OSHA Asked to Further Improve Temp Worker Protections
During a November 2, 2013 forum, a coalition of workplace safety groups urged OSHA to further improve safety and health condition protections for temporary workers. OSHA Assistant Secretary, Dr. David Michaels, was presented with 15 recommendations that ranged from compelling OSHA inspectors to learn how temp workers were trained to requiring employers to provide rosters of workers to OSHA investigators for interview selection purposes.
The recommendations ask that OSHA create a National Emphasis Program in high-hazard industries that have a high concentration of temporary workers, including construction, manufacturing, warehousing, healthcare and transportation.
With an increased reliance on flexible labor by companies, with temp help accounting for 15 percent of job growth nationally over the past four years, it is important to assure worker safety.
Recommendations for OSHA:
OSHA should set forth a clear statement of the joint responsibilities of host employers and temporary staffing agencies in complying with OSHA regulations.
OSHA should draft a written policy specifying health and safety training requirements for temporary staffing agencies.
OSHA should initiate a National Emphasis Program in high-hazard industries that use temporary staffing agencies.
OSHA should identify the 20 largest temporary staffing agencies in the high-hazard industries, along with repeat offenders to put together a profile of these agencies.
Temporary staffing agencies should be included as part of OSHA’s data initiative so that injury/illness rates are more accurately tracked.
All recommended policies and procedures should also be incorporated into the OSHA Field Operations Manual.
OSHA should provide consistent training to compliance officers.
If OSHA opens an investigation of a worksite employer, it should be standard practice to also investigate if each engaged temporary staffing agency engaged provided proper training in compliance with hazard standards.
OSHA should request and be provided a list of all temporary staffing agencies that have placed workers at the facility, including contact information.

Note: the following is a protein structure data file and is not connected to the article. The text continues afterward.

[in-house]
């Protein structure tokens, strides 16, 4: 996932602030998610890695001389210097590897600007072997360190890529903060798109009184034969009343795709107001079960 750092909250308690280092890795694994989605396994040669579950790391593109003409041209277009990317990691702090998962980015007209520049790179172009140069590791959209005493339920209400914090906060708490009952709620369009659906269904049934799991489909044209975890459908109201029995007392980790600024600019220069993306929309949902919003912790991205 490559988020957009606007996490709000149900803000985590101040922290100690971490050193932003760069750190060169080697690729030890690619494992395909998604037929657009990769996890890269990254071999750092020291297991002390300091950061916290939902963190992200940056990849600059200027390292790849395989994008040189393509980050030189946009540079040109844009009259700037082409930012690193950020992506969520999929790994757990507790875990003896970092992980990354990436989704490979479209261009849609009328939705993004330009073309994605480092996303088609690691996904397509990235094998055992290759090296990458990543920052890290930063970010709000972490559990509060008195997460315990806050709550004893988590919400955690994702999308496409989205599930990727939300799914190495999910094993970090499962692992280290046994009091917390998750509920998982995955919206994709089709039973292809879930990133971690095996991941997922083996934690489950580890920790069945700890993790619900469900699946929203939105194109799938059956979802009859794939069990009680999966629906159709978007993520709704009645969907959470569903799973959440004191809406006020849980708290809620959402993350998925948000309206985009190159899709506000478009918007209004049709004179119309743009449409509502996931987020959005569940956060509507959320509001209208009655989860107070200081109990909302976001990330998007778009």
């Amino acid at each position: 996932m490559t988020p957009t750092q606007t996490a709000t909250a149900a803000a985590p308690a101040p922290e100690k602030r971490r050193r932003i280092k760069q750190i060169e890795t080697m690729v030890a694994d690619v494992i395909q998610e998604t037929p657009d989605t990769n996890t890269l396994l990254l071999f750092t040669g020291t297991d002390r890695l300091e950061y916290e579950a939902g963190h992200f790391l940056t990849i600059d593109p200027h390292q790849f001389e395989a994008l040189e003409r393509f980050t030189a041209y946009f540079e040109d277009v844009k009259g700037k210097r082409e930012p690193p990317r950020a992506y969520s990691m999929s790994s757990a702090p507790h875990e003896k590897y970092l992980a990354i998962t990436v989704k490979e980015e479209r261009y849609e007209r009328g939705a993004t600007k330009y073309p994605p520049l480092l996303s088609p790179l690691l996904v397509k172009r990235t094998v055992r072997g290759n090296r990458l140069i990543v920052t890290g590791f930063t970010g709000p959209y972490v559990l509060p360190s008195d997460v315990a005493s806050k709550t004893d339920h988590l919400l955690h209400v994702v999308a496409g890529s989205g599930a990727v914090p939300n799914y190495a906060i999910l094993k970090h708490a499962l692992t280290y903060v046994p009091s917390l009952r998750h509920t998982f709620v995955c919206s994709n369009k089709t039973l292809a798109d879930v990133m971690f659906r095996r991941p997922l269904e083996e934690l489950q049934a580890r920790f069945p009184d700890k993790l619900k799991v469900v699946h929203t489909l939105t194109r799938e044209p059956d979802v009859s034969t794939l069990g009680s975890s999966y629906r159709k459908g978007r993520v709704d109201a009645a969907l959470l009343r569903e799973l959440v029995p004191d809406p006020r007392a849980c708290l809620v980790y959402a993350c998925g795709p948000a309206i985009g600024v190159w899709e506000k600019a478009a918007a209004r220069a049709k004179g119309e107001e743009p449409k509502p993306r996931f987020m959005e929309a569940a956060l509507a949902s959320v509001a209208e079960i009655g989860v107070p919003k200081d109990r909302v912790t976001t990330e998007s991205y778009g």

Employers should be compelled to share with OSHA documents they are providing to workers to determine if they provided essential safety training.
Employers on the day of OSHA investigations should be required to provide a roster of all workers employed and their job titles, so that OSHA can select whom to interview.
OSHA should include an inquiry as to whether health and safety deficiencies are restricted to one worksite branch or are present in multiple branches.
At OSHA’s initiation of worksite inspection, a notice should be issued to temporary staffing agencies informing that retaliation and intimidation are prohibited.
At an investigation of a worksite, OSHA should distribute an information card in the language of the workers informing them of OSHA’s role, and their protections and rights.
OSHA should partner with non-profit organizations and invite them to discussions with temporary workers offsite. The protocol language for investigators should proactively explaining to workers that if they are not comfortable speaking directly to investigators, a worker center or other organization has offered to meet offsite.
“Temp workers fall through the cracks. From a public health perspective, we need to know where they’re working, who’s injured on the job and how – so we can improve working conditions.” ~Linda Delp, Director of the UCLA Labor Occupational Safety and Health Program